When I asked a good friend of mine recently about her weekend, she told me a story. On the Friday evening she and her partner and their two kids (aged four and six) had slumped together on the sofa and thought about what they were going to do over the next two days. For once, they found they had no play dates, no birthday parties, no haircuts or family visits. They had an unexpected chasm of free time, and my friend at least, was determined not to spend it in front of Paw Patrol.
The kids' first few suggestions were quickly ruled out. The weather looked too changeable for a big trip to the beach, pony lessons were too expensive, and Disneyland was a little too ambitious.
When her six-year-old daughter said 'bike ride?', my friend said she hesitated. She told me guiltily: 'On the one hand I knew it was exactly the sort of thing we ought to be doing as a family. But on the other hand, I couldn't help thinking what a faff it would be.'
I reckon a lot of families - and adults planning their own free time for that matter - find themselves in a similar situation. Most people instinctively grasp that spending time in the fresh air, doing a bit of exercise, exploring somewhere new, and not spending any money doing it, has a lot of wins. But then their minds turn to the shed and the state of their bikes, and they wonder what'll happen if somebody gets a puncture, or who'll carry the picnic, or what if little Maisy gets tired and grumpy, or what if it rains... Sometimes it seems easier to jump in the car and go to the swimming baths, or the soft play centre, or (if we're really desperate) a run around Toys R Us.
On this occasion though, my friend didn't have to decide. 'Great idea!', her partner said, 'let's go and get the bikes ready.' He promptly took the kids out to the shed, where they got all the bikes out and had a game for twenty minutes pumping up everyone's tyres.
And when it came to the ride it turned out my friend needn't have worried either. 'The funny thing was,' she told me, 'we had a bloody brilliant time. I'm so glad we did it.'
It's easy to give in to the voice in your head that asks, 'what if we get lost?', 'what if someone falls off?', 'what if the kids get tired and start grumbling?' And sometimes it's entirely a sensible idea to plan your route carefully and make sure you're carrying gear for every eventuality. But sometimes, the whole joy of bike riding - especially with kids in tow - is just going with the flow and not thinking too much about it. Try to remember what it was like when you were a kid, when you and your mates just grabbed your bikes and pedalled off. You probably didn't plan your route beforehand, or pack a puncture repair kit or first aid supplies (unless you were an unusually meticulous or cautious child). You just went and enjoyed the ride.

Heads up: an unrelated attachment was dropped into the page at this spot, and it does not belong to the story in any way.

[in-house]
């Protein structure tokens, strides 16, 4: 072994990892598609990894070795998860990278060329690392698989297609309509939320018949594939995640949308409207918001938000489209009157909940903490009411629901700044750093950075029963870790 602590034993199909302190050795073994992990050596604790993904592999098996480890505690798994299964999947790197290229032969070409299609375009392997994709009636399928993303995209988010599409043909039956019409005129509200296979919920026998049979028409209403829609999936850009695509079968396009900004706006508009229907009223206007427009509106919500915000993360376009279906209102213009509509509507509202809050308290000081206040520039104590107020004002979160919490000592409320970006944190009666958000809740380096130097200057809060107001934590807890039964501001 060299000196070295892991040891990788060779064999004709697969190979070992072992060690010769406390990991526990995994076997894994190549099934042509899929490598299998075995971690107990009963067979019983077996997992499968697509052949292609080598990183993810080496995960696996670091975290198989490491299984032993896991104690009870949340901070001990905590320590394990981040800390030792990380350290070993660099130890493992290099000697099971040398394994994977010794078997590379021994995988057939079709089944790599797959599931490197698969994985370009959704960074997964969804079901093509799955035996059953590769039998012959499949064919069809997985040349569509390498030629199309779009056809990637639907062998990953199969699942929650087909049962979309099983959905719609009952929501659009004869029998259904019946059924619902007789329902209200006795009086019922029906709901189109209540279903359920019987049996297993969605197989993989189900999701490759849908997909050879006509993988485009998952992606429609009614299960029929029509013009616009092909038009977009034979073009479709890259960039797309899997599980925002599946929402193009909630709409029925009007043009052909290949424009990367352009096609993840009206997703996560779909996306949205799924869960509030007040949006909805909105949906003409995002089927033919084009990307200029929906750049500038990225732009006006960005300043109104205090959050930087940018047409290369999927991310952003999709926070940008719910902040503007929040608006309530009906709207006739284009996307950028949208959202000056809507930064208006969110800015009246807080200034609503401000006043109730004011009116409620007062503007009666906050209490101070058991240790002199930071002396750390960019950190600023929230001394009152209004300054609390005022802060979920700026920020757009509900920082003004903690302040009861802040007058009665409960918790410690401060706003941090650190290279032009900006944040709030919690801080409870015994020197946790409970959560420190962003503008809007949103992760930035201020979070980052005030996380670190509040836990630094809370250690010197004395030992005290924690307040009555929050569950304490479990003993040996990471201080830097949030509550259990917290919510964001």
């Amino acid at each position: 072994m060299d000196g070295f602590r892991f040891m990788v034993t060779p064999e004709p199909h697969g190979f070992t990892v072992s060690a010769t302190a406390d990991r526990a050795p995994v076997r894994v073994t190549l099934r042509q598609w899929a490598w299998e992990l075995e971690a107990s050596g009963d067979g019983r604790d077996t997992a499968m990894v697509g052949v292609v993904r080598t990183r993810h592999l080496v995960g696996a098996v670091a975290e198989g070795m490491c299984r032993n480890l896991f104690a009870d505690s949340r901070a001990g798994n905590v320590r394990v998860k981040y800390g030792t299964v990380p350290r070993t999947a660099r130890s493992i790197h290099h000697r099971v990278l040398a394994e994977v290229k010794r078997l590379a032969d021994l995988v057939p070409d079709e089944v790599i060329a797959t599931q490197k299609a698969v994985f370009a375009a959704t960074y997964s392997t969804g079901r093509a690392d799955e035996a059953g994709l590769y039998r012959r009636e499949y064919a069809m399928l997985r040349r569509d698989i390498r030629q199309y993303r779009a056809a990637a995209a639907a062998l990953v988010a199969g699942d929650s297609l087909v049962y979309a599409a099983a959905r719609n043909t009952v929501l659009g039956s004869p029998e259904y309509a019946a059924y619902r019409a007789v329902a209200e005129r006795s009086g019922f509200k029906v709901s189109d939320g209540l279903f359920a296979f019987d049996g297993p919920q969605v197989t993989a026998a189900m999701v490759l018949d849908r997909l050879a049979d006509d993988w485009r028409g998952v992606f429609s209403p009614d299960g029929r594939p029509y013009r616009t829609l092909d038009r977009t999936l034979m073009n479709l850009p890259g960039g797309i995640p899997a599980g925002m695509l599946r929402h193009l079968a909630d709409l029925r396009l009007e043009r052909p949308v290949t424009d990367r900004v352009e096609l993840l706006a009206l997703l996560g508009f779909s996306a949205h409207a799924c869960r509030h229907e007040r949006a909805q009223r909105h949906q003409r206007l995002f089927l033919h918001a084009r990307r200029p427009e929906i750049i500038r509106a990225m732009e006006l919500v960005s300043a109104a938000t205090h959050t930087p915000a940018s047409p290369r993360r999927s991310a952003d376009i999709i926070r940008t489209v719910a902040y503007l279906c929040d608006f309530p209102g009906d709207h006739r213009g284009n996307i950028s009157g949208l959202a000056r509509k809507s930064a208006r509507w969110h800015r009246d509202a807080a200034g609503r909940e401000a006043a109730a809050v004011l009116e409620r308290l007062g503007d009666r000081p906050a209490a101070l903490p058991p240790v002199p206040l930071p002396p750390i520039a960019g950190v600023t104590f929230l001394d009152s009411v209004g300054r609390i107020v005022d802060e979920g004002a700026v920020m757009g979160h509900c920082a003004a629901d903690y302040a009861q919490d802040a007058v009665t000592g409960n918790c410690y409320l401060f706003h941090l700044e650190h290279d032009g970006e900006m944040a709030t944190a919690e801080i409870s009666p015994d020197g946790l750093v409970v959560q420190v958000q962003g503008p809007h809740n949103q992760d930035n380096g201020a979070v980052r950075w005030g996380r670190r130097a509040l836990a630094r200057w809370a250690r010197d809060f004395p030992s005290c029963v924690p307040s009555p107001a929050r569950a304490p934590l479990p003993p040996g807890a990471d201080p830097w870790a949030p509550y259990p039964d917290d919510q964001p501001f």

On the next morning my friends grabbed some food and drink, some wipes, a few plasters (just in case), and off they went. They didn't drive anywhere first, so they avoided all the business of getting bikes in (or on) the car. They just made sure the kids had their helmets on, and off they rode together.
Now I'm not saying this was a major expedition. They didn't go far - just down some quietish side streets to the local park. They rode round the park, stopped and fed the ducks, and then found a spot to have their sandwiches. When it started to rain they had to reposition themselves pretty quickly under a tree, but of course that didn't dim the kids' enthusiasm a bit. Once they got going again they let the four-year-old lead the way, and everyone who spotted a bird on the ride home got a point.
'In the end it was just so easy, and so...' my friend tried to think of a word to sum it up. 'So much fun,' she settled for. 'It made me think, "why don't we do this more often?"' I think she was surprised by what a simple pleasure it had turned out to be: decide to do it, grab bikes, go. They didn't have to ride somewhere, or do something when they got there - the ride was the something. The kids didn't whinge or get grumpy; the only scratch was a self-inflicted one with a stick (plasters came in handy); and the couple of hours they spent outdoors was a bit of gentle exercise for all of them, didn't involve any electronic devices, and didn't cost them a bean.
It's easy to overcomplicate things by overthinking them sometimes. We all do it. But I'd urge anyone to try and reconnect with that childlike approach to bike riding which ignores all the faff and focuses on the fun. So with the summer holidays almost upon us, next time you're thinking about what to do with yourself and your family, don't let overthinking put you off a bike ride. Rekindle that simple sense of adventure, grab your bikes and just go!